Macronutrient preference, dietary intake, and substrate oxidation among stable cirrhotic patients

Authors

  • H. Isobel Davidson,

    1. From the Department of Dietetics and Nutrition, Queen Margaret College, University Department of Surgery, Scottish Liver Transplant Unit, Edinburgh, Royal Infirmary, Edinburgh, UK
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  • Rosemary Richardson,

    Corresponding author
    1. From the Department of Dietetics and Nutrition, Queen Margaret College, University Department of Surgery, Scottish Liver Transplant Unit, Edinburgh, Royal Infirmary, Edinburgh, UK
    • University Department of Surgery, Edinburgh Royal Infirmary, Lauriston Place, Edinburgh, EH 3 9 YW, UK. fax: 44-131-228-2661
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  • Donald Sutherland,

    1. From the Department of Dietetics and Nutrition, Queen Margaret College, University Department of Surgery, Scottish Liver Transplant Unit, Edinburgh, Royal Infirmary, Edinburgh, UK
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  • O. James Garden

    1. From the Department of Dietetics and Nutrition, Queen Margaret College, University Department of Surgery, Scottish Liver Transplant Unit, Edinburgh, Royal Infirmary, Edinburgh, UK
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Abstract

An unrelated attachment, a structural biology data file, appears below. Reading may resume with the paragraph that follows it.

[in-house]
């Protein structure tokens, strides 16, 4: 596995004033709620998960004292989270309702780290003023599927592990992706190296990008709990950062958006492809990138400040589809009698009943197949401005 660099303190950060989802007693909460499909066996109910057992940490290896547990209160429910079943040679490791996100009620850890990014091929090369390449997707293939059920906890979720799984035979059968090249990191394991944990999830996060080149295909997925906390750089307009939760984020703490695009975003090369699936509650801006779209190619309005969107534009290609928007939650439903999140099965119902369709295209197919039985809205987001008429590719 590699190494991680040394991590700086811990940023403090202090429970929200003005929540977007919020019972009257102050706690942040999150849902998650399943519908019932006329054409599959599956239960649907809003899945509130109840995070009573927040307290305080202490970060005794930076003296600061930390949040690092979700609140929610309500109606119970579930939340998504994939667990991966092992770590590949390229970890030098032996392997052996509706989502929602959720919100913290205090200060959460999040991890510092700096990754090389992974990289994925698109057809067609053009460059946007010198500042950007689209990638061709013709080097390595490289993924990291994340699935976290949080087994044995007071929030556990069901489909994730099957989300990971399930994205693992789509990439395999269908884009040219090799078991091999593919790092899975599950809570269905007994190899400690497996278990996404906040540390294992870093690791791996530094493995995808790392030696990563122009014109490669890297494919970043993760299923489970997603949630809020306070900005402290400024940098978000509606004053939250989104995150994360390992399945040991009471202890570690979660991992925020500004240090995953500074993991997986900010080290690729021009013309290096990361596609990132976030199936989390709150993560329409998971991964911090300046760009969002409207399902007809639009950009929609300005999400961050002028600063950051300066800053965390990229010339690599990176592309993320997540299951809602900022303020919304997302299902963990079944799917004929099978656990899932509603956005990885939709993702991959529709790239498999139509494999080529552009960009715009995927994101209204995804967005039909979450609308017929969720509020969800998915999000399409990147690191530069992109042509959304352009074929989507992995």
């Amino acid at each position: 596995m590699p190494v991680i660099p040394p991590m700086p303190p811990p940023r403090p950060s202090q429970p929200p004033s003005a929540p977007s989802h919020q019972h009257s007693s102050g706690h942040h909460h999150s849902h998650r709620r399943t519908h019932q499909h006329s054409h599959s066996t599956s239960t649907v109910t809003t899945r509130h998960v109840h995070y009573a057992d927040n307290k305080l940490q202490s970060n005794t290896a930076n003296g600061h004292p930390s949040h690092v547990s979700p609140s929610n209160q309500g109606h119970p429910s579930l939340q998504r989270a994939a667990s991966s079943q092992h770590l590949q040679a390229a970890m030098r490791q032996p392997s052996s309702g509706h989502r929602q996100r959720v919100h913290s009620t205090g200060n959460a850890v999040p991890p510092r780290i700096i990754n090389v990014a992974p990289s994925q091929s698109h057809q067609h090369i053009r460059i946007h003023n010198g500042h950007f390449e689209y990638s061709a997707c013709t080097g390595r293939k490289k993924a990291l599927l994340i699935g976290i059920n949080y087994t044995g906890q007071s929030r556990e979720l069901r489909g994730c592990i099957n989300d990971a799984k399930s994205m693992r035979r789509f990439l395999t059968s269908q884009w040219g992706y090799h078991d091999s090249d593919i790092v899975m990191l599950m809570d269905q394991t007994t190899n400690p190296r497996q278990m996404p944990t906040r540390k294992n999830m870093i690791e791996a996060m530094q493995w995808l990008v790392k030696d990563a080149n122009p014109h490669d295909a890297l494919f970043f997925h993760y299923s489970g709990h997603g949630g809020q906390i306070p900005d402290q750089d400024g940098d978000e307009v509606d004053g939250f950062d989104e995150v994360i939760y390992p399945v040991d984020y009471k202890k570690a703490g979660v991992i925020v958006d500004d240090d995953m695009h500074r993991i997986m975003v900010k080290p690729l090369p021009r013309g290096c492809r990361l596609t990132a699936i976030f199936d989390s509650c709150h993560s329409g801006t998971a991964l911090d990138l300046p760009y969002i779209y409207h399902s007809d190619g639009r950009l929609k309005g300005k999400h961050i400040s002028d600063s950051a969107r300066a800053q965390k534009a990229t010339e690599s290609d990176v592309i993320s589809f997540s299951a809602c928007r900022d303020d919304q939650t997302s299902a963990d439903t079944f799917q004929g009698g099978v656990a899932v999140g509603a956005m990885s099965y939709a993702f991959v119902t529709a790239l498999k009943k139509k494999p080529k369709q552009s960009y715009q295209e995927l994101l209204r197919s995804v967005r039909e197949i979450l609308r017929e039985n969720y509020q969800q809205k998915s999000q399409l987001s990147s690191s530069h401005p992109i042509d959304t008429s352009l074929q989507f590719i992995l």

Anorexia in liver disease is common; however, its association with aberrant metabolism and the type of cirrhosis has not been considered. Dietary intake, nutritional status, fasting substrate oxidation, and macronutrient preference were examined in controls (n = 18) and 65 patients with hepatocellular (n = 31) or biliary cirrhosis (n = 34). Energy intakes were lowest in hepatocellular patients (controls: 9.0 ± 0.48 megajoules/day compared with biliary: 7.0 ± 0.40 MJ/day, P < .05; controls compared with hepatocellular 6.5 ± 0.39 megajoules/day, P < .01). Triceps skinfold was lower only in hepatocellular patients (controls: 109 ± 9.2% compared with hepatocellular 79 ± 5.6%, P < .05). The fasting rate of lipid oxidation was elevated in hepatocellular patients when compared with controls and biliary patients (controls: 40.9 ± 15.1 mg/min compared with hepatocellular 62.8 ± 16.8 mg/min, P < .001, and biliary : 45.5 ± 17.0 mg/min compared with hepatocellular, P < .001). Control subjects exhibited a greater preference for the high fat, moderate carbohydrate food (controls: median 7.0 IQR 2.0 compared with biliary: median 5.0 interquartile range [IQR] 4.7, P < .01) (controls compared with hepatocellular: median 6.0 IQR 4.0, P < .01). Cirrhotic patients' spontaneous dietary intake is lower than that of controls and recommended intakes. Although macronutrient preference ratings were different within cirrhotic patient groups it remains unclear whether associated nutrient deficits are metabolically driven and dictated by primary cause

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